Summary: Many people struggle with the same temptation for many years. Often, people will wonder, “How is it possible for a Christian to struggle with a temptation for so long? How did things get so bad?” I’ll tell you how: so slowly that you wouldn’t even notice what was taking place.
The Slow Slide
Text: Genesis 13:2-13
Ever seen a Chinese handcuff? Maybe you know it better by the name “Chinese Finger Trap” or “that joke your friend played on you that one time after asking, ‘Wanna see something cool?’” The genius of this gag toy is its simplicity; it’s just a small cylinder of woven bamboo strips. But when you place your fingers in the open ends of the cylinder and pull, the bamboo braid contracts, trapping your fingers inside. The more you pull, the more the trap tightens.
When I was growing up, it was the practical joke that people pull on each other. I remember one of my friends doing this to me. The harder that I struggled, the more he would laugh. When I became mad at him, he simply said, “Don’t get mad at me- I didn’t make you stick your fingers in it!”
Isn’t that just how temptation works sometimes. We get ourselves in trouble when we willingly entertain it, and the trap closes around us the more we pull away from following God and the longer we all temptation to stay in our lives unchecked. From there it just gets worse as we fall to sin and experience consequences that are sometimes far longer-reaching than we ever could have foreseen.
Many people struggle with the same temptation for many years. Often, people will wonder, “How is it possible for a Christian to struggle with a temptation for so long? How did things get so bad?” I’ll tell you how: so slowly that you wouldn’t even notice what was taking place.
When it comes to temptation, a big problem rarely begins as a big problem. It begins as the song on the radio we should turn off, but ignore because we’re too tired. It begins as the unedifying conversation at work that we don’t partake in but remain part of long after we should’ve stepped away. It begins as that argument with a spouse that we leave unresolved just long enough to wonder if the grass isn’t greener elsewhere. It begins with allowing ourselves to drive past a place we shouldn’t frequent rather than takin an alternate route. On and on I could go, but you get the point. These are small decisions that we think are irrelevant at the time, but in hindsight we realise by making them we placed ourselves in the trap that led to sin.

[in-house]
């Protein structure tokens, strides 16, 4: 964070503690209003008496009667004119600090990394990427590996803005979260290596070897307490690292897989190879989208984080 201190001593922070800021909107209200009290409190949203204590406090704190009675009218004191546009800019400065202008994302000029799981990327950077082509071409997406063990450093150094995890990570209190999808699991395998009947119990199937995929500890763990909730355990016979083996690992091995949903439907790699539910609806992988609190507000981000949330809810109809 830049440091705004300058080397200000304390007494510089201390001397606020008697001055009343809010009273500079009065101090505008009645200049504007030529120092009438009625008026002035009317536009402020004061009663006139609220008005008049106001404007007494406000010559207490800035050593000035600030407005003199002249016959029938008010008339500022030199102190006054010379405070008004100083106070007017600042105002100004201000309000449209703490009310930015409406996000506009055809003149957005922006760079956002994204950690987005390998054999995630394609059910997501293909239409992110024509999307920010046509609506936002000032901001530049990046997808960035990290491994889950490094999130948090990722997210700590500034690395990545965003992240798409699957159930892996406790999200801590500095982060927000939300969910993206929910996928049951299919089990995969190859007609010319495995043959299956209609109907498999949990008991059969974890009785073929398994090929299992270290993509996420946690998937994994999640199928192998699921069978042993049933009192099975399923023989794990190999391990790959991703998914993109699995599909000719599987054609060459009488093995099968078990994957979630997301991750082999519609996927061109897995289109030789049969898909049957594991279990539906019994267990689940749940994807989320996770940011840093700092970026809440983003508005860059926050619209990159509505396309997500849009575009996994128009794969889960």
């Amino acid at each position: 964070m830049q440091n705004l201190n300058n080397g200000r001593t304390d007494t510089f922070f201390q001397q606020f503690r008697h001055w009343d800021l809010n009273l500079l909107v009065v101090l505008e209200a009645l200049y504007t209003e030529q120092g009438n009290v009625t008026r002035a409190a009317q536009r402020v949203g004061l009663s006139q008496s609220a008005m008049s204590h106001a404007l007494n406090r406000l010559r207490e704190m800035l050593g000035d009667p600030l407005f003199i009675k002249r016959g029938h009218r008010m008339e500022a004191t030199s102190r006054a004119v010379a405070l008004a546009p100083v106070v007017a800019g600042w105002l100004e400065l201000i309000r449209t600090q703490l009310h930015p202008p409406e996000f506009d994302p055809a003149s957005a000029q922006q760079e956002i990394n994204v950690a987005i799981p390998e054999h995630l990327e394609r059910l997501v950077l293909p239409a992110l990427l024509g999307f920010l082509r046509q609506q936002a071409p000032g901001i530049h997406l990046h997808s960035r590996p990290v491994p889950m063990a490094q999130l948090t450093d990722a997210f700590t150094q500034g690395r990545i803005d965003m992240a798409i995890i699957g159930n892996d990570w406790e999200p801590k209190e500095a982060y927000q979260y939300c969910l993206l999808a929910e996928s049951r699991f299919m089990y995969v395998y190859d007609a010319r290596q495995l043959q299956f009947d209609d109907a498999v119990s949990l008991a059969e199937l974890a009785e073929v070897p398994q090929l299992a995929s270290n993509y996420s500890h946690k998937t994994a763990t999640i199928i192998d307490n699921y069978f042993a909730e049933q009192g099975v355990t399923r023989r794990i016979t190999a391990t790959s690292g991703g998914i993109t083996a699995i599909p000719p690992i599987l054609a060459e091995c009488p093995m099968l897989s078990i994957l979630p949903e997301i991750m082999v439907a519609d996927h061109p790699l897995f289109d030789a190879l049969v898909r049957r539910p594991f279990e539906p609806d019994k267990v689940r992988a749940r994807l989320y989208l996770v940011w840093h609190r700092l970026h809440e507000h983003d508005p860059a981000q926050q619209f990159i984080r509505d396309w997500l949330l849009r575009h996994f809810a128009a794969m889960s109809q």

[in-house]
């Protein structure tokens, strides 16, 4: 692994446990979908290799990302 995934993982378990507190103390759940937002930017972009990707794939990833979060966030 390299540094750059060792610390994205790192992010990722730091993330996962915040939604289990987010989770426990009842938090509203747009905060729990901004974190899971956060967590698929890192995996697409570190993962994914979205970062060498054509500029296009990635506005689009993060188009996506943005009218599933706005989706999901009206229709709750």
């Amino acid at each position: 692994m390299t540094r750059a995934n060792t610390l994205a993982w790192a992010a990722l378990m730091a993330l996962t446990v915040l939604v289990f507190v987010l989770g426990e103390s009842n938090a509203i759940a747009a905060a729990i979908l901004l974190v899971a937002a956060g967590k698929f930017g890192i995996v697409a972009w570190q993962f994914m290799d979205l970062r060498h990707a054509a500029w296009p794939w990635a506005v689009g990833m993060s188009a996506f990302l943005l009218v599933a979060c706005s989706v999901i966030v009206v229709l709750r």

None of this happens overnight. You won’t turn the corner tomorrow and discover you suddenly became an emotional overeater or have destructive anger issues. It is a slow slide into bondage.
Lot, Abraham’s trouble-magnet of a nephew, can tell us something about the slow slide. It takes eight chapters of the book of Genesis (12-19) to tell his story. Let’s take a look at his progression into temptation and sin.
1. The Backstory
Lot was the son of a man named Haran, who we better know as the brother of Abraham. When Haran died, Abraham took lot in to raise as his own. We know from the Bible that Abraham was a man of great faith who loved God and sought to honour Him with his life. It was to Abraha, that God said,
“Now the LORD had said unto Abram, Get thee out of thy country, and from thy kindred, and from thy father's house, unto a land that I will shew thee: And I will make of thee a great nation, and I will bless thee, and make thy name great; and thou shalt be a blessing:”
And God did bless him abundantly. The Bible says this future father of the Jewish nation “was very rich in cattle, in silver, and in gold” (Genesis 13:2). Surely, if there were a godly example to follow, it was Abraham’s. Lot clearly benefited from his relationship with Abraham: Genesis 13:5 tells us “And Lot also, which went with Abram, had flocks, and herds, and tents.” But a problem was brewing. Lot and Abraham had so many flocks and herds that it became hard to share the land between them, so they determined to go their separate ways.
And Abram said unto Lot, Let there be no strife, I pray thee, between me and thee, and between my herdmen and thy herdmen; for we be brethren. Is not the whole land before thee? separate thyself, I pray thee, from me: if thou wilt take the left hand, then I will go to the right; or if thou depart to the right hand, then I will go to the left.
2. The Slide Begins
What happened next in Lot’s story was a decision that perhaps be looked back on with regret. At the time, however, it seemed harmless enough. Standing there with his uncle and being given his choice of the land that stretched before them on all sides, Lot did what many of us would have done in his place: he chose the land that would give him the greatest advantage.